Bureaucratic choice and nonoptimal provision of public goods: Theory and evidence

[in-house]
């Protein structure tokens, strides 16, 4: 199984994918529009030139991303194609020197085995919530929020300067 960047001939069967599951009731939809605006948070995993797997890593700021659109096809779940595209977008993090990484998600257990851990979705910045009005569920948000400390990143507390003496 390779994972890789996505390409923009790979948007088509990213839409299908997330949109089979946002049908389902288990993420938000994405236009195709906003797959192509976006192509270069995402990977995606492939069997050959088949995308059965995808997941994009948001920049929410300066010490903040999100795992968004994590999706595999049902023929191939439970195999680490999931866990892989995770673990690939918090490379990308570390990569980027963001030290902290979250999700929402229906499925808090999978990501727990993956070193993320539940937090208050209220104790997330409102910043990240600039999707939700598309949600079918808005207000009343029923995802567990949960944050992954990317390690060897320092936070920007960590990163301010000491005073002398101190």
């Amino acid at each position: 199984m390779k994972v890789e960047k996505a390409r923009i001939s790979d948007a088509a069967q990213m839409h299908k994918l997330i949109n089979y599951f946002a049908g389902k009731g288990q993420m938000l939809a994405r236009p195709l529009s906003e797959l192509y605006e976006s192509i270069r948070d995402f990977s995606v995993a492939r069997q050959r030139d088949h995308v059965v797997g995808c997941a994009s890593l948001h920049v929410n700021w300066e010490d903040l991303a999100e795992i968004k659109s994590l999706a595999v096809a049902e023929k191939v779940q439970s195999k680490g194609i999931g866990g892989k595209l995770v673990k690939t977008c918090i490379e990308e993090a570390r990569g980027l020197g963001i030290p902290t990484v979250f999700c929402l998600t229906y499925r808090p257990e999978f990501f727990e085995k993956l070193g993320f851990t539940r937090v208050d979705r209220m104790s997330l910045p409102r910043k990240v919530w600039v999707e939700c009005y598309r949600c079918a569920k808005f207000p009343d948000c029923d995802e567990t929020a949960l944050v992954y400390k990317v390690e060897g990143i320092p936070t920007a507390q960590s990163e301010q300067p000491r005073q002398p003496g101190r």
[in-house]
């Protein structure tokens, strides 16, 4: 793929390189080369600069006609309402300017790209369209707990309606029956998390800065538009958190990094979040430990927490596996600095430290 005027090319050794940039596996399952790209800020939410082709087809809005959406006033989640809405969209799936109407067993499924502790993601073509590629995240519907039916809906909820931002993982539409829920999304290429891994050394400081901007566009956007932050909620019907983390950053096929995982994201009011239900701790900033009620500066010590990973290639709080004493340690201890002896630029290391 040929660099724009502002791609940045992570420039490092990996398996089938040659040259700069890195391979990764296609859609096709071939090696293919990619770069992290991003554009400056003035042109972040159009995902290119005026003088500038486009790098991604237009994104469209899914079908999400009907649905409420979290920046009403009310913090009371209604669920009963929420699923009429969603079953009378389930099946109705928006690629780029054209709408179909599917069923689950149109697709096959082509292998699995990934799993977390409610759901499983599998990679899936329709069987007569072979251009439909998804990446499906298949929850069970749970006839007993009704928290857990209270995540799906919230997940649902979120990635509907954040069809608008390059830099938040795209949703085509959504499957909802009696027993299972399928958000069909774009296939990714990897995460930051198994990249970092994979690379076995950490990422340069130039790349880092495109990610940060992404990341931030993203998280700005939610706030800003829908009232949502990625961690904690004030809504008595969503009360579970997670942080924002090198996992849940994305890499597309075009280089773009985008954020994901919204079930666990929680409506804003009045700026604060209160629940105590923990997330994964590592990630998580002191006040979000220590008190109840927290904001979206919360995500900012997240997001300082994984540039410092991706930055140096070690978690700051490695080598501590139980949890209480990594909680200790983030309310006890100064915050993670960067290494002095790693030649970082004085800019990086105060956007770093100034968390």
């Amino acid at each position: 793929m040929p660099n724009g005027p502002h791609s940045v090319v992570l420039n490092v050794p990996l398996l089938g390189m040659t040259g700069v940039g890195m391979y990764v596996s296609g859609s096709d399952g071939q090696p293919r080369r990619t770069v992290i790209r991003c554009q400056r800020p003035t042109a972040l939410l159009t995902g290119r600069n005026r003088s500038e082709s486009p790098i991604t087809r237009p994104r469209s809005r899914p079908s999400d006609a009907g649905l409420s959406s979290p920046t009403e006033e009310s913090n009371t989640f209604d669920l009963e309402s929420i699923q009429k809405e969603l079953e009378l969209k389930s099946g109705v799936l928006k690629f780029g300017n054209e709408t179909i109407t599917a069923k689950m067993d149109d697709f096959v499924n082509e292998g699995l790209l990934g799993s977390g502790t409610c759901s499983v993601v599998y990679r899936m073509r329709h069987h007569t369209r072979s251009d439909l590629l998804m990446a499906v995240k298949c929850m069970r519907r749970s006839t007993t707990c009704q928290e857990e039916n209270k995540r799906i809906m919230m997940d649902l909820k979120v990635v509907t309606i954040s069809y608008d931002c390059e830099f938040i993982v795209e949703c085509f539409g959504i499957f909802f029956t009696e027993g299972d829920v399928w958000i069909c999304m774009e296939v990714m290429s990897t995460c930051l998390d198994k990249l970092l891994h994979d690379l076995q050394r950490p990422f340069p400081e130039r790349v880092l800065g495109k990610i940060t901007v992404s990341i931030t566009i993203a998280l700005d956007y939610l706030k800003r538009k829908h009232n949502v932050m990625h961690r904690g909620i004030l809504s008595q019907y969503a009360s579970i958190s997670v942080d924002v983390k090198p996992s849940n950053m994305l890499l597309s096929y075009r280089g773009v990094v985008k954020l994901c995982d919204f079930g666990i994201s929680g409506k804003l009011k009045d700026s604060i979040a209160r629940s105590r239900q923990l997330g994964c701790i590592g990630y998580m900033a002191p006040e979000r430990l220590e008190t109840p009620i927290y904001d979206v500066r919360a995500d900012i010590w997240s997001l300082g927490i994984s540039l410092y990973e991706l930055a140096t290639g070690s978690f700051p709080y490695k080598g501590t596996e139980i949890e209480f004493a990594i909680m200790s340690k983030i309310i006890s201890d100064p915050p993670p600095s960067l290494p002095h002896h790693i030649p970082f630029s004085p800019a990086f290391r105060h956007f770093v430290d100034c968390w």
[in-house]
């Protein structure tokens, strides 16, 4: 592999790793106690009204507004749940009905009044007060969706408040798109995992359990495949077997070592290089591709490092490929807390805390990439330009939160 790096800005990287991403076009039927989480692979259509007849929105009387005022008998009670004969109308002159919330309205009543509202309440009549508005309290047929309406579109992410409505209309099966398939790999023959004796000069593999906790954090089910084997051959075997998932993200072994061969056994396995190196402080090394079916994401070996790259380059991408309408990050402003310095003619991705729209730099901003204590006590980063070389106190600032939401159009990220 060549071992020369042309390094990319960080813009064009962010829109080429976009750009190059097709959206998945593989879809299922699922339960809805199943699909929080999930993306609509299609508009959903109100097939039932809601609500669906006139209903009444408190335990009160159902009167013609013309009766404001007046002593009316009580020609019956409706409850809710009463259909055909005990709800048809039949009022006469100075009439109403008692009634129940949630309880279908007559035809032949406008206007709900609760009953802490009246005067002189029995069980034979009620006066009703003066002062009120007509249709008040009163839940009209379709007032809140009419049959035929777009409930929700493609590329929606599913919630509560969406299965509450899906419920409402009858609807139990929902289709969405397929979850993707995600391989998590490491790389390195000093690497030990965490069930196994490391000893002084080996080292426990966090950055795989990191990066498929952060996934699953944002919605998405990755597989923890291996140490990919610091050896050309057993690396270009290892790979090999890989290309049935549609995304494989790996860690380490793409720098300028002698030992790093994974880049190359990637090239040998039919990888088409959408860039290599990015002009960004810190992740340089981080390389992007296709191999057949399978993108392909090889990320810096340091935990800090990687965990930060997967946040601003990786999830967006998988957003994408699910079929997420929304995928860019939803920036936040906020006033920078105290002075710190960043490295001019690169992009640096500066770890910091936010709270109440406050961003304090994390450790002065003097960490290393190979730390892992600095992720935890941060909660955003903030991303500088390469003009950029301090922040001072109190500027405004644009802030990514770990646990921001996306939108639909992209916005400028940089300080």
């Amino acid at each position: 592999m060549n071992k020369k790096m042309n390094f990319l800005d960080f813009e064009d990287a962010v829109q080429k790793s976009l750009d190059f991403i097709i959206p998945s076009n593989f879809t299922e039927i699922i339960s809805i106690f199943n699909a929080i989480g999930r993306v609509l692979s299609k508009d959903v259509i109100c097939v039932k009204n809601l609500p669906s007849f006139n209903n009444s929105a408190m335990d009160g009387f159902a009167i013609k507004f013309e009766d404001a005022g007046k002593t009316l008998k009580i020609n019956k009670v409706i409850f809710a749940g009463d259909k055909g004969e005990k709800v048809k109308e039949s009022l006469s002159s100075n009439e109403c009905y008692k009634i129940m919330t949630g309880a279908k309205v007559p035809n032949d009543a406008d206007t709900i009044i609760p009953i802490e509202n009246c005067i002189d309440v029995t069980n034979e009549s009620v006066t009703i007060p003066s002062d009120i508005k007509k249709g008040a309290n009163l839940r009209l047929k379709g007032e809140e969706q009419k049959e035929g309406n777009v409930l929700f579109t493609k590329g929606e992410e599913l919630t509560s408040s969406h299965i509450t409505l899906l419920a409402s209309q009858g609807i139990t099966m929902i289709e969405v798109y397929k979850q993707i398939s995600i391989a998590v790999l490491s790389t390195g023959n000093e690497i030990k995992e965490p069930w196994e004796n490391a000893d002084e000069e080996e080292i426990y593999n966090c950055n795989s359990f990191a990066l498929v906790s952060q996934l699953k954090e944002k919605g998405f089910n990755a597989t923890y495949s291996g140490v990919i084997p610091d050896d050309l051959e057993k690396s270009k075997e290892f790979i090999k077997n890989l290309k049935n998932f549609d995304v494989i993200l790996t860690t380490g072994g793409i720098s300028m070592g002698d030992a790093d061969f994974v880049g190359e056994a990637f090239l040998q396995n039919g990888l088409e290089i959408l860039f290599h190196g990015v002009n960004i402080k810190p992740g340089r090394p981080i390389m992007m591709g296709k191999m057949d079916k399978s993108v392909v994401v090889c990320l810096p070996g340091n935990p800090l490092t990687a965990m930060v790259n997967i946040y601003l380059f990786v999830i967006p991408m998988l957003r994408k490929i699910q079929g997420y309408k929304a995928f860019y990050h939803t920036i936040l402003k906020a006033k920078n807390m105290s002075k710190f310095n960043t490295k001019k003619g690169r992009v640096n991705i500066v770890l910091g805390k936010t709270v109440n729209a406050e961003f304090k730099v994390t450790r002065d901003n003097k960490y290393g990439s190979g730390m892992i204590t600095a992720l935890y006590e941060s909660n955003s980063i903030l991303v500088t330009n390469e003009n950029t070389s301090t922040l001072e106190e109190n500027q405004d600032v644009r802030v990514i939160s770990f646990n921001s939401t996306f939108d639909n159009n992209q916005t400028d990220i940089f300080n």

Local governments' allocation decisions are modeled in the context of a slack maximizing bureaucrat who produces public goods according to a production function that includes both provision and the constituents' socio-economic characteristics. To gain a better understanding of the determinants of slack, comparative statics and an empirical study of Illinois municipalities are conducted. The indirect output distance function provides efficiency scores upon which we regress several variables, representing socio-economic characteristics, costs and competition measures. We find that slack or inefficient behavior is associated with richer communities, lower education levels and a lack of competition for residents among municipalities. Copyright Kluwer Academic Publishers 1998
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